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Thanks very much for yr answer!
Could you confirm if I suspend my SocSec benefits at my FRA of 66 and then start them again when I turn 70 at the higher amount (my existing benefits would increase 8% per year over the 4 years I was not collecting- which has been confirmed by SocSec) that when my wife reaches her FRA of 66.5- at which time I will be 75.5- that she will collect 50% of the new higher benefit that I am collecting at that time.
I just got off phone with a SocSec agent who gave me answer to my original question to you which goes back to what they told me two years ago, i.e., when my wife files at her FRA under my benefits, she will receive 50% of my FRA benefits, even though I started collecting early at 62 instead of my FRA of 66. So there would be no adverse effect of reduced spousal benefits caused by me collecting before my FRA.
So I'm left wondering which one is correct.
Also they said spouse gets no benefit from my DRCs if I suspend for four years. The most spouse can receive is 50% of my FRA amount as a benefit at her FRA, and 100% of my FRA amount at my death even if I was collecting more than my FRA due to DRCs.
Thanks for link to SSA.gov re spouses. I read this carefully but have reached opposite conclusion. Nowhere does the article mention anything about the effect on the spousal benefit of the worker collecting less than the Primary Insurance Amount (PIA) by collecting earlier than at his FRA.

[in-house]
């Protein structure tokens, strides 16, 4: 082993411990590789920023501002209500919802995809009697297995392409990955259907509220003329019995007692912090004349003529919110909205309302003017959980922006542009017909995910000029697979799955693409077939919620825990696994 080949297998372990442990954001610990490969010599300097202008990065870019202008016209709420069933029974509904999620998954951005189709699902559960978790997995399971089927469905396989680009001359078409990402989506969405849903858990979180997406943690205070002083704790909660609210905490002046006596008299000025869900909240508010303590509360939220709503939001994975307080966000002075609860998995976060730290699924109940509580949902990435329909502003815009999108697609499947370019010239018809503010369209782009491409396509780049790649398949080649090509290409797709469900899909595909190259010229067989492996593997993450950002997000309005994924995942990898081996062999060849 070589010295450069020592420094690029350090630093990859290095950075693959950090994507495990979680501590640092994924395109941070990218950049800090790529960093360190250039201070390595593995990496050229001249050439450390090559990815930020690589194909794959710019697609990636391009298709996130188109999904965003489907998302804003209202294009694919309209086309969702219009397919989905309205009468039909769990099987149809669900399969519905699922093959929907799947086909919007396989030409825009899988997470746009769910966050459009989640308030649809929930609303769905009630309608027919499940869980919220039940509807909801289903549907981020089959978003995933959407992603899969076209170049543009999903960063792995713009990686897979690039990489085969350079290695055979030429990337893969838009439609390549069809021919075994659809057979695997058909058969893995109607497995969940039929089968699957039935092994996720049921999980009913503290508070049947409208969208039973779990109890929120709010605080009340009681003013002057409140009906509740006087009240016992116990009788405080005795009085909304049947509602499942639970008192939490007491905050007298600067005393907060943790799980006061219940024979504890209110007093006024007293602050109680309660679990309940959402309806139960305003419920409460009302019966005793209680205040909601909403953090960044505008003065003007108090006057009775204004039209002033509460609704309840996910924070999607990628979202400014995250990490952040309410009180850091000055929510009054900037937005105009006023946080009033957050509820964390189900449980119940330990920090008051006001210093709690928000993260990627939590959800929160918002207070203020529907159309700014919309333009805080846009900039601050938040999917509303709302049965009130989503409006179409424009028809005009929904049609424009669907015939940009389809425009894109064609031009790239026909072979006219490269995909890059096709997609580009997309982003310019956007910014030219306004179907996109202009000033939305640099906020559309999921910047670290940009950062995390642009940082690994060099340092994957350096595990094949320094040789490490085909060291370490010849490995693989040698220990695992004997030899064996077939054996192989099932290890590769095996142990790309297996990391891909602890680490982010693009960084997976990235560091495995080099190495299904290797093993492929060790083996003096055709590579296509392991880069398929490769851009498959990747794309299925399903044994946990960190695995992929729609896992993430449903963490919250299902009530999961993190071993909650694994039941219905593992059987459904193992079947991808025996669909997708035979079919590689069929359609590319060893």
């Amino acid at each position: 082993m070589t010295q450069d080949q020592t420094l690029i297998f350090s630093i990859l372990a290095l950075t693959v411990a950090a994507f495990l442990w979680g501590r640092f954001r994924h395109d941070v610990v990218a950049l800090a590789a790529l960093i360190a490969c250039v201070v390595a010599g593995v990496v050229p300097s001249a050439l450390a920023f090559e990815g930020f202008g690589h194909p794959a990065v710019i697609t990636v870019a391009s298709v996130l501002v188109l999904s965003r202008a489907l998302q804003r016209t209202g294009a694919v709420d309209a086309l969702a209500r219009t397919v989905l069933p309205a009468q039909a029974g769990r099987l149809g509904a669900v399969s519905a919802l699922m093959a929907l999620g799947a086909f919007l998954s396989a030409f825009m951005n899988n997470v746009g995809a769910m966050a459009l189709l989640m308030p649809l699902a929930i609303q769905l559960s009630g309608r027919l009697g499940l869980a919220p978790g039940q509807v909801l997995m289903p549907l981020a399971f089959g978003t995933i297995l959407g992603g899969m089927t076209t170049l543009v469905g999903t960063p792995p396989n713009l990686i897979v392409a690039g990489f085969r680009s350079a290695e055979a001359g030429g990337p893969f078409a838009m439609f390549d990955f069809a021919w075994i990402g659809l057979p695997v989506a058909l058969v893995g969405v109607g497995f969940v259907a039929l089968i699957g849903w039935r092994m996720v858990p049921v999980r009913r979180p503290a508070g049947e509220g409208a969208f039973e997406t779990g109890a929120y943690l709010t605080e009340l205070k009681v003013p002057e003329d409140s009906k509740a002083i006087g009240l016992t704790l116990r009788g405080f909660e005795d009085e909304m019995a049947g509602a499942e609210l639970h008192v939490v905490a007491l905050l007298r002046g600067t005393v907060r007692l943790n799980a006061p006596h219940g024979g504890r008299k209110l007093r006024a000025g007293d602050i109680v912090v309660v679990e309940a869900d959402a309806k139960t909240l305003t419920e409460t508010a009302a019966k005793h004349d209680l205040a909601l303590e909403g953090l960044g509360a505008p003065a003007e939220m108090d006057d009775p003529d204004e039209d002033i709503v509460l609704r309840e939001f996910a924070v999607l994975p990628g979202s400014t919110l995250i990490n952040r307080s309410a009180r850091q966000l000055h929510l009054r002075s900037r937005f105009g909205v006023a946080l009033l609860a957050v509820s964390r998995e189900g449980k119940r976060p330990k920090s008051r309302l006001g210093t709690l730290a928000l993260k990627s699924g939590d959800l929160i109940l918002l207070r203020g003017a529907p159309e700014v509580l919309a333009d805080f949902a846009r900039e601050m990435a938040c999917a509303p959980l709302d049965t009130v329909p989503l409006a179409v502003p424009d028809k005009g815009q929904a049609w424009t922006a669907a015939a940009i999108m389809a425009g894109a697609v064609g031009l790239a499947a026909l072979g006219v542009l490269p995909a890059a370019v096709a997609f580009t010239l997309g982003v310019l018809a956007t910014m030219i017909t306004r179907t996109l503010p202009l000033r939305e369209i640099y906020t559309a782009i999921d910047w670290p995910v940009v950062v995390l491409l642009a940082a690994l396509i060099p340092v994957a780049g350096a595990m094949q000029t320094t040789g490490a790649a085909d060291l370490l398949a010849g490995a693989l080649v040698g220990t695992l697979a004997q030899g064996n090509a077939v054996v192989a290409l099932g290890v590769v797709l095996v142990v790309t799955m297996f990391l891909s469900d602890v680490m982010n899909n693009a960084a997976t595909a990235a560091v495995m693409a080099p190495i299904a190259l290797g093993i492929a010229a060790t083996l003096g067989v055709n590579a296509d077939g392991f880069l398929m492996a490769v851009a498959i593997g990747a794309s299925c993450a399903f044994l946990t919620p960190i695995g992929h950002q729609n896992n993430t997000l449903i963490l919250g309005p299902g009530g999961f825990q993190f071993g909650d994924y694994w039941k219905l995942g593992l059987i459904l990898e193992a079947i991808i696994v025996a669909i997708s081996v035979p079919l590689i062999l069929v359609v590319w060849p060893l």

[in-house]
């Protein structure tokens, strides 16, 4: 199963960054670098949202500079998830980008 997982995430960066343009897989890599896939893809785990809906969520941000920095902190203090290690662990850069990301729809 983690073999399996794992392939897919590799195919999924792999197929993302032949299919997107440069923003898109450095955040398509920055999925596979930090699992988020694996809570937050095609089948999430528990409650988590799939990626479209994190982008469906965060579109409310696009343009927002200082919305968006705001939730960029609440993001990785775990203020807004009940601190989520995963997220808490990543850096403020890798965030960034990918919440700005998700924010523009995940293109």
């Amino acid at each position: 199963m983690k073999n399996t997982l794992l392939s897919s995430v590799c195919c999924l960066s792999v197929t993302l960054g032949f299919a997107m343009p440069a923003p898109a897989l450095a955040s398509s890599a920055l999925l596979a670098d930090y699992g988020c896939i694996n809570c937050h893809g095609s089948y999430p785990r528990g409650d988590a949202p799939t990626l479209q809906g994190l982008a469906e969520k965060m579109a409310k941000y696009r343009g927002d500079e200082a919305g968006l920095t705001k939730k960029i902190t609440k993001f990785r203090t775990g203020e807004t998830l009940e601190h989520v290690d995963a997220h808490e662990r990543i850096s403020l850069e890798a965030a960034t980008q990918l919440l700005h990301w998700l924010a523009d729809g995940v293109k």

The article states only the effect on spousal benefit if the spouse retires earlier than her FRA. The calculator displayed computes the effect on spouses early retirement as a percentage of workers PIA only with no consideration to how much worker is actually collecting whether more or less than his PIA.
Also, the last paragraph under Early Retirement Reduces Benefits clearly states that the reduction factor for spouse who retires earlier than her FRA is applied to the base spousal benefit which is defined as 50% of the workers PIA. There is no mention of any possibility that the base spousal benefit could be lower than the workers PIA, i.e., the amount the worker would have received if he had collected at his Normal Retirement Date, or FRA.
I think you may be inferring something that is not specifically mentioned.
Also for what it's worth my interpretation of this article comports with 3 out of 4 of SSA agents I spoke with on phone re this subject.
Please let me know if if you have other evidence to show I'm wrong about this.
FYI, I found this article from Prudential that is very informative and clearly states that non-working spouse can collect 50% of working spouse's PIA once non-working spouse reaches her FRA, with no penalty even if working spouse stated collecting earlier than his FRA.
This article also clearly states that if working spouse suspends collecting in order to gain DRCs, that the non-working spouse will benefit from these DRCs and collect the higher amount the working spouse was collecting upon his subsequent death. The non-working spouse cannot get DRCs on her own but she can get working spouses DRCs as a death benefit. InnovativeSocialSecurityNov2012.pdf